Kasmiri Pundits have a strong tradition of family Gurus. In every extended family there is one such Guru who is their spiritual pillar. At the time of my great grandfather, this person was Janki Nath Aga. Lal Kothi was built by my great grandfather, Jagan Nath Ganju and gifted to Janki Nath. Following this, his sons turned the house into a lodge for the local traders who spent half the year in Pahalgam, selling their wares to visiting tourists. These traders moved back down to their homes in the winter when Pahalgam got too cold.
So it was, that the Red House became Pahalgam's first hotel with about 30 rooms. But after some years Janki Nath's family moved away and left the house to it's seasonal tenants.
Now, some 40 years later, the bottom floor has been taken over by dhobi's who run a laundry service out of the house for the local hotels and restaurants.
The second floor is still home to summer sales men, a plumber and a truck driver.
The third floor belongs to the resident cat in the house, who i met but unfortunately could not photograph.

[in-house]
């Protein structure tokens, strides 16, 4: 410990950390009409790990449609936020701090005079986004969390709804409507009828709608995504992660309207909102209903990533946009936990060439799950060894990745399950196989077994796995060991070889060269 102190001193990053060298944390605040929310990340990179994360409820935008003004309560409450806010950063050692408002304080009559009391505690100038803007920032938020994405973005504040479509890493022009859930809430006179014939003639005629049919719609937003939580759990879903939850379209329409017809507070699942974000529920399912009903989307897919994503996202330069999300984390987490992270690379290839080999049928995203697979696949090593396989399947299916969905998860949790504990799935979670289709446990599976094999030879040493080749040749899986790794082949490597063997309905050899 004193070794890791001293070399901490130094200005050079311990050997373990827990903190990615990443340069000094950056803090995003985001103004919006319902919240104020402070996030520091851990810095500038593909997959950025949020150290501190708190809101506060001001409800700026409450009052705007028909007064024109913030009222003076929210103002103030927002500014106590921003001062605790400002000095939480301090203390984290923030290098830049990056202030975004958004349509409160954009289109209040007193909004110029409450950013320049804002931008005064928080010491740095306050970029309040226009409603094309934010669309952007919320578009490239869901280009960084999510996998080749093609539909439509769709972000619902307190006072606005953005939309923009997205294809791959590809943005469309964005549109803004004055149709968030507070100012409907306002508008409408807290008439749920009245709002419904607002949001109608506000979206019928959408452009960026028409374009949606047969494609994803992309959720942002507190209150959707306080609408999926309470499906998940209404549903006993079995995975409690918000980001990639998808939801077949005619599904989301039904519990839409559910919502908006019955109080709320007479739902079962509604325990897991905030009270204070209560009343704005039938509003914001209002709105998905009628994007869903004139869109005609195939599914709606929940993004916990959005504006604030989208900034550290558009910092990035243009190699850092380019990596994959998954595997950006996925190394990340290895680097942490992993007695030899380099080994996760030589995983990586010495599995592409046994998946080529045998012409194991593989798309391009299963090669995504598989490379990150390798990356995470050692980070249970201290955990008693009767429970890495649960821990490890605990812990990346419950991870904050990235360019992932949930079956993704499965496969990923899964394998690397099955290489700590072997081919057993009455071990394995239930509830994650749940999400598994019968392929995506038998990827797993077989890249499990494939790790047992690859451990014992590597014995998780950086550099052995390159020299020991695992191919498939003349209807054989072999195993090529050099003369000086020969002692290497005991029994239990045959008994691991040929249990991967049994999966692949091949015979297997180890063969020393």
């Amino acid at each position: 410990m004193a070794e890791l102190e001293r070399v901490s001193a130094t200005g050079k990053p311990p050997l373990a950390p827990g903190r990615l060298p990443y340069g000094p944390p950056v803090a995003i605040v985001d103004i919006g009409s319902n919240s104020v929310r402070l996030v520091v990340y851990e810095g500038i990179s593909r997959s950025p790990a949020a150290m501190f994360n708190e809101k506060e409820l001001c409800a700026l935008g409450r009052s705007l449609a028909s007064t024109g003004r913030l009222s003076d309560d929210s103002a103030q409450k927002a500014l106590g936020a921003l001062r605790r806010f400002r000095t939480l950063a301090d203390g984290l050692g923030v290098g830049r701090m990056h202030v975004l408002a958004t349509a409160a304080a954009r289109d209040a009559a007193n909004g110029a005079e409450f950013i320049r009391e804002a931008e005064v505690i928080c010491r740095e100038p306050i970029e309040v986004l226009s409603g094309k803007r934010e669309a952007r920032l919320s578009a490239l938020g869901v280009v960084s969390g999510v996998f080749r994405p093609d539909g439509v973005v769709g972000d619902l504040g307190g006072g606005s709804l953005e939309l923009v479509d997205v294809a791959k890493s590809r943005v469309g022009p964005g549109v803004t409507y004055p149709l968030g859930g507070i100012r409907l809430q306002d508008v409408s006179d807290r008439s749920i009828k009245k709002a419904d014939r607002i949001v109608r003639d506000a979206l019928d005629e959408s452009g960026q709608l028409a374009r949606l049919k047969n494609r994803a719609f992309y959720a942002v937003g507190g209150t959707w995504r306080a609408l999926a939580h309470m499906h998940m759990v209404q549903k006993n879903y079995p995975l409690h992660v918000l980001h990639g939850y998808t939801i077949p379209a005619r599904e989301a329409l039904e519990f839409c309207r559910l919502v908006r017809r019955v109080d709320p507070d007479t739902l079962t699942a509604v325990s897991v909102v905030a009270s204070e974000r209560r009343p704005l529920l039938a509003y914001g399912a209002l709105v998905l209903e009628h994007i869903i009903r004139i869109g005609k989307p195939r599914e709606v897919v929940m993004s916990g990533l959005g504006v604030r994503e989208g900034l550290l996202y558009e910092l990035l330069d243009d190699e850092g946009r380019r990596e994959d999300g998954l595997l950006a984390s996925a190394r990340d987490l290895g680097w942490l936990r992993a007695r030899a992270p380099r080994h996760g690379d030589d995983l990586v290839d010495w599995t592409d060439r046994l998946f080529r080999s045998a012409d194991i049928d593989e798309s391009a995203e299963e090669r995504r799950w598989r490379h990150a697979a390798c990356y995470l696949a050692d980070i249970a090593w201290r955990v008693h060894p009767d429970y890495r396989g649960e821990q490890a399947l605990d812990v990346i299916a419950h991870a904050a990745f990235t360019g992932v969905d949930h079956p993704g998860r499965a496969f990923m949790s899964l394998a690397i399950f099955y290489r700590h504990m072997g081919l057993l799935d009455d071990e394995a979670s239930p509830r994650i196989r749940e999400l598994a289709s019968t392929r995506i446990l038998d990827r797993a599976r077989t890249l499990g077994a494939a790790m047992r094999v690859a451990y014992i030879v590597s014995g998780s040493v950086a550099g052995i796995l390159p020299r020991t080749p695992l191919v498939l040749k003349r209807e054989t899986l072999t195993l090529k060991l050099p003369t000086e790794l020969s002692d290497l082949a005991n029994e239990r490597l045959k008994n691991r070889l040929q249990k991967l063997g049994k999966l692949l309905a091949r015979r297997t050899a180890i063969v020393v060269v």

Fazal Ahmed with the clothes he sells.
Salim, the dobhi, my historian.
Pia with her father who sells sweaters and trinkets. She was visiting him on a school break with her mother and grandmother. Originally from Srinagar, their 12 by 12 room was crammed with a stove, pots, pans and suitcases full of things he sells.
Although i don't know the language i could understand that Pia's mother and grandmum were discussing in bewildered hushed tones what on earth i could possibly be interested in, in their cramped make-shift home. Despite this of course they called me their daughter, made me sheer chai (salty Kashmiri tea) and fed me :)
The rear end of the Kothi, now used as the main entrance.